First of all, Happy Birthday to my friend, Crash Test Dummy. Thank you for making me laugh and for bringing a bit of tropical excitement and energy to the blog world. If you don't know Crash you ought to go visit her blog. By the way, Crash, I haven't read your blog today. I found out about your birthday all on my own because of my superb internet stalking skills. Actually, it was on Facebook.
And, yesterday was another birthday, my other funny friend, Kristina P/SnuggieQueen who makes us laugh in her own posts and then leaves supportive comments on everyone else's all over the blogosphere.
To begin, I have a favor to ask. First of all, if you a) have already ordered your book and b) are signed up on Goodreads, would you mind shooting me an email? You can contact me at firstname.lastname@example.org. I'm looking for some people who would be willing to read a PDF copy of the book and do a review/rating on Goodreads.
Now that's out of the way. I want to talk about something. I think I may change the title of this blog to "Restating the Obivous." But alas, that's where I am in my personal journey--learning (or relearning the obvious). On the premise that there are others out there who are on this same circular learning curve, I am offering this instructive little tale. This is really not complaining, I promise. It's reflecting.
Before I was published, I thought, "Oh, I'll be happy when I'm published. That will bring me such joy that it will make all tribulation pale by comparison." And it was true for a week or two. Then, I found out about a group of Mormon writers. I wanted to join and be part of the club. But you can only join a month before you publish your first book. So, I waited and thought, "I'll be so happy when I join LDStorymakers." And so on.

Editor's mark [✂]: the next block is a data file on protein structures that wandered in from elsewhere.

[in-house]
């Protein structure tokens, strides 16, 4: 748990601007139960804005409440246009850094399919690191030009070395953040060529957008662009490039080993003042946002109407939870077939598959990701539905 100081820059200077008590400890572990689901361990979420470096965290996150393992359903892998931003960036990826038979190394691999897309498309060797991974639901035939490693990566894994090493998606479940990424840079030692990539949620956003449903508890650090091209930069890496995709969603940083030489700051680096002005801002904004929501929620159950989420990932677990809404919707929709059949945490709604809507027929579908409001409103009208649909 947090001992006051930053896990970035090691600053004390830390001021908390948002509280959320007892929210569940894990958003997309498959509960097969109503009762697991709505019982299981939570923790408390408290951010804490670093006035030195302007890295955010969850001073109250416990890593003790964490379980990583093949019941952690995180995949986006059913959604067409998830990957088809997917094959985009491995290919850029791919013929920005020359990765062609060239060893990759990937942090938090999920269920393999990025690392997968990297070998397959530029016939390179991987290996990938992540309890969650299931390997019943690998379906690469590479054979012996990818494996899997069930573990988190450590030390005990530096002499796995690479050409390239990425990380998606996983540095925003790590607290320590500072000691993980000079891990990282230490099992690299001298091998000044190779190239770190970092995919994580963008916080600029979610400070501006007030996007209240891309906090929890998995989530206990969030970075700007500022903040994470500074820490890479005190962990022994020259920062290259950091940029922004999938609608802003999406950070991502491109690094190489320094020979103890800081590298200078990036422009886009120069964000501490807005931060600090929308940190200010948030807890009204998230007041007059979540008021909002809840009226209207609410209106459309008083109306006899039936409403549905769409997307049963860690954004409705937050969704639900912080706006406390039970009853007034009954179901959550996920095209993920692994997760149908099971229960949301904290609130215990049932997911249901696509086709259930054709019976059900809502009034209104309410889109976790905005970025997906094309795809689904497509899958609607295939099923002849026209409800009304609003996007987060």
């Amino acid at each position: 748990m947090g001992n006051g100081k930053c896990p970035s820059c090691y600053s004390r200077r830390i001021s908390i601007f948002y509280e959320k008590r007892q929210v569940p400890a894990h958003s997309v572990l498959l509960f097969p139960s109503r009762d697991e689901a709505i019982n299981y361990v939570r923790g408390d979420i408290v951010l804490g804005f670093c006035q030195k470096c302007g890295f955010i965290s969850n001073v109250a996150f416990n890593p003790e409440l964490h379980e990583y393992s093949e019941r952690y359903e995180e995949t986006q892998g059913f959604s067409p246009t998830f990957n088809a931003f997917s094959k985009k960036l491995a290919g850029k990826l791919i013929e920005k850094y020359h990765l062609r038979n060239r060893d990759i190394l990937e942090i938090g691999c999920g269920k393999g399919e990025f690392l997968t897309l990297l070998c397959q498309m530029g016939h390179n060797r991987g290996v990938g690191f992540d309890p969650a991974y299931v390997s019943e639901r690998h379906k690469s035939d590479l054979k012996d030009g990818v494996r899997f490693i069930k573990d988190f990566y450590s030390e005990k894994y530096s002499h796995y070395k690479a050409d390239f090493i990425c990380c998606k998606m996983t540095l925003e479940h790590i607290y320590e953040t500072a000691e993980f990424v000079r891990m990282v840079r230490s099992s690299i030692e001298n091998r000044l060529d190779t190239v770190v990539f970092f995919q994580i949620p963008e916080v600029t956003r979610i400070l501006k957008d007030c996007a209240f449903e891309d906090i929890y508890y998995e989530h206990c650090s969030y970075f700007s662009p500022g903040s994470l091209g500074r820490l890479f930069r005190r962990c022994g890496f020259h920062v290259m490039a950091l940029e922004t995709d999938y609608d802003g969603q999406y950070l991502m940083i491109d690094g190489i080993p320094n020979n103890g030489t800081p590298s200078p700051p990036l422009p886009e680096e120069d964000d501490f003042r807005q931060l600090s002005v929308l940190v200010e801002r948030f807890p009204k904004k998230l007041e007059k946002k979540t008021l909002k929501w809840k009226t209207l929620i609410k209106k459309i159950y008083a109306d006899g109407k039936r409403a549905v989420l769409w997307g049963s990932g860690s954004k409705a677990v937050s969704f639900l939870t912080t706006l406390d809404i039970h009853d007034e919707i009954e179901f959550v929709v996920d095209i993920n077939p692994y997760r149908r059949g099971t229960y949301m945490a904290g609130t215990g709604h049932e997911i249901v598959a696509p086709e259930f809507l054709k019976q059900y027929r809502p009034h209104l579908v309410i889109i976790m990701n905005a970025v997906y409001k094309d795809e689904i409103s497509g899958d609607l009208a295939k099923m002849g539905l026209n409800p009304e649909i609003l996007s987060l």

This past week has been rough. Spiritually, I'm in one of those places you look back and say, "That was really good for me. Not fun at the time, but I really grew." (Not asking for sympathy here, just being authentic). Nothing critical, just the kind of internal struggles that come with trying to be a better disciple, better person, better husband, better father, etc.
It has also been disappointing. I got rejected by two agents for the same manuscript in the same week. I didn't get the copyright permission I has hoping to get for the song Sherrie and I are working on. And, marketing/promoting The Road Show takes a lot of time. A. Lot.
I know. Cry me a river, right? I'm senot complaining. I'm just making the point that no external event--publishing a book for example--and no future milestone really confers happiness.
I'm the same person I always was. To the extent I was happy before all of this, I still am. To the extent I wasn't, I'm still not.
The lesson I've (re)learned this week is this: be happy and focus on the things that are most important. Goodreads reviews, agents, blog tours, are all nice things. But they can only be enjoyed to the extent I'm already happy and grounded.
If I'm not happy and grounded, then there's no amount of agents, good reviews or contracts that will change that.
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Thoughts about raising and teaching adolescents. You can read the complete series here. (What in the world are Middle School Mondays?) Click here.
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